How To Use Ultrasonic Thickness Gauges

If you are looking to get the most out of a Cygnus Instruments ultrasonic thickness measuring gauge, then you will need to know how to access and utilise the features that are included with each device. Every device is different, because they are designed for a different degree of professional user. The industries that require a more simplistic design are better off using a Cygnus 1 Intrinsically Safe, rather than a Cygnus 6+ Pro. This is because the Cygnus 6+ Pro is designed for a multitude of different scenarios, which a flexible and experienced user will be able to make use of.

Which measurement method should I use?

How to use ultrasonic thickness gauges

This is one of the most important questions you can ask yourself. If you are trying to get the measurement for a particular surface thickness, but the gauge you are using does not have the correct probe attached or it is set up incorrectly, then your measurement will obviously be the same.So, what are the various measuring methods? Well, there are three different ultrasonic pulse and detection variations. We will start with the simplest ultrasonic measuring methods first.

Single Echo

This method is perhaps the simplest. However, it is not recommended for use when you are trying to ascertain the depth of the metal by itself. This method cannot account for the depth of a coating, such as paint. This means you can accurately gauge the depth of a metal or engineering material that is not covered by a coating of any kind. If you measure the coating and the metal, the thickness gauge will give you a reading for both of the thicknesses combined. This type of measurement method uses a double crystal probe.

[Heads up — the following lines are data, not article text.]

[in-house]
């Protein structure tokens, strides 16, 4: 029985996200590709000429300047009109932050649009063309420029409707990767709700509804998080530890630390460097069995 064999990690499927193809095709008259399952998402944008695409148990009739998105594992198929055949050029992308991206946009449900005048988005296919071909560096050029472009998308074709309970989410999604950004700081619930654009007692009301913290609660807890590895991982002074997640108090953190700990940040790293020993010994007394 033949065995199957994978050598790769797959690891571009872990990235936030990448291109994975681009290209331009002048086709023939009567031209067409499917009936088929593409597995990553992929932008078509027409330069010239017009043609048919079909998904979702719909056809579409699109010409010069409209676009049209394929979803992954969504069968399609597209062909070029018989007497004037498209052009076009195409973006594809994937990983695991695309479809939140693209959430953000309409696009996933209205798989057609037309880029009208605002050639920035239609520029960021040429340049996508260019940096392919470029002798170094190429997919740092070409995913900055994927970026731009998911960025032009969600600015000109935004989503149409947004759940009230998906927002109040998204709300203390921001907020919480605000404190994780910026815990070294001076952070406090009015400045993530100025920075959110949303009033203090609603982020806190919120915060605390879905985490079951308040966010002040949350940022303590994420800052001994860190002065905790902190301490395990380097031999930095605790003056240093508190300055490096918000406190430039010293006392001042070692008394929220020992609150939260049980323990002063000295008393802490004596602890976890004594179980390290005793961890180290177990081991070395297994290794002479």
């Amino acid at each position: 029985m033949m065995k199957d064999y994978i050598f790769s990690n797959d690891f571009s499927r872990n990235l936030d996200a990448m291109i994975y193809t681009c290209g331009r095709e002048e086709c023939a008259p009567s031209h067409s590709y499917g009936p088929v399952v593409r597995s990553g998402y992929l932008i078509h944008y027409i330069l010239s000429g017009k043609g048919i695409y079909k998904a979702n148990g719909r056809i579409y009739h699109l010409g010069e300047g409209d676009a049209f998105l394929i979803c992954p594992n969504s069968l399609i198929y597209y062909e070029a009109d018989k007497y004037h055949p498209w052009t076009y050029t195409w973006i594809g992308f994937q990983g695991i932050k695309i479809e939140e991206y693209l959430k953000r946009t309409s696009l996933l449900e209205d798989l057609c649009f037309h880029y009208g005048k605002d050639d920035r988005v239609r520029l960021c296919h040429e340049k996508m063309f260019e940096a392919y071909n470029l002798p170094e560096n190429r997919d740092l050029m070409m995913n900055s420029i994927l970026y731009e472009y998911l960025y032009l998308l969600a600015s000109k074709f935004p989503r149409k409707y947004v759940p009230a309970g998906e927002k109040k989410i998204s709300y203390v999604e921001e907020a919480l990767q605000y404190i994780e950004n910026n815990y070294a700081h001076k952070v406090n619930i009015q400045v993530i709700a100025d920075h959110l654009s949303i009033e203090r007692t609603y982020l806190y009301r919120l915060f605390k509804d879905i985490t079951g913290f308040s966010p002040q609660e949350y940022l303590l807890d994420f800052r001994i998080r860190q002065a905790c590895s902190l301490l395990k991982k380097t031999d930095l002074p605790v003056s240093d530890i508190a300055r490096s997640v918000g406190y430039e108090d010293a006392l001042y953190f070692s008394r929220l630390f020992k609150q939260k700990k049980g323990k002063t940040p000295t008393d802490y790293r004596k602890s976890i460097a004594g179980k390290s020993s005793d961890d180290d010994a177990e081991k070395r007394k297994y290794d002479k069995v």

Echo to Echo

Similar to the single echo method, this ultrasonic thickness measurement mode uses a double crystal probe. Unlike the single echo method though, it can ignore coatings up to a maximum coating depth of 1mm. This is ideal for non-destructive testing on materials that have a thin coat of protective paint, sealer, dirt, and others. The use of two consecutive echo signals is what allows your ingenious Cygnus device to differentiate between the coating and the material, and thus eliminate the coating from the measurement.

Multiple Echo

Multiple echo is the most widely used variation of the measuring modes available. Pioneered by our engineers here at Cygnus Instruments, it uses multiple sound pulses (hence the name) to ignore coatings up to 20mm thick. This particular method uses single crystal probes, unlike the other two methods.

Mark V Features

The latest range of our instruments, the Mark V collection, have a host of features and refinements that you will find useful at any end of the spectrum, from simple tasks to complex professional data logging and analysis. For a device which uses a twin crystal probe, you will need to know how to zero the probe before accurate measurements can be obtained.For those who are using a Cygnus 4+, you will be able to get the most out of it after it has been properly calibrated for NDT ultrasonic tests. This will ensure accuracy to a degree of 0.1mm or 0.1%, whichever is greater. You can also use the two-point calibration method to get the Cygnus 4+ ready for usage. Available on the 6+ Pro, as well as the 4+, you can set maximum limit alerts and data logging comments for increased functionality, to give you a truly bespoke experience when using our devices.You will find our YouTube channel full of useful videos which can guide you through the various functions of a number of devices, including the Cygnus DIVE, reviewing, saving, and setting up B-Scans for the Cygnus 6+ Pro, and many more. If you have any questions about our devices, or can’t find the information you need in our YouTube tutorials or resources section, contact us at Cygnus Instruments. You can speak to a member of our expert team on +44 (0)1305 265 533 or email us at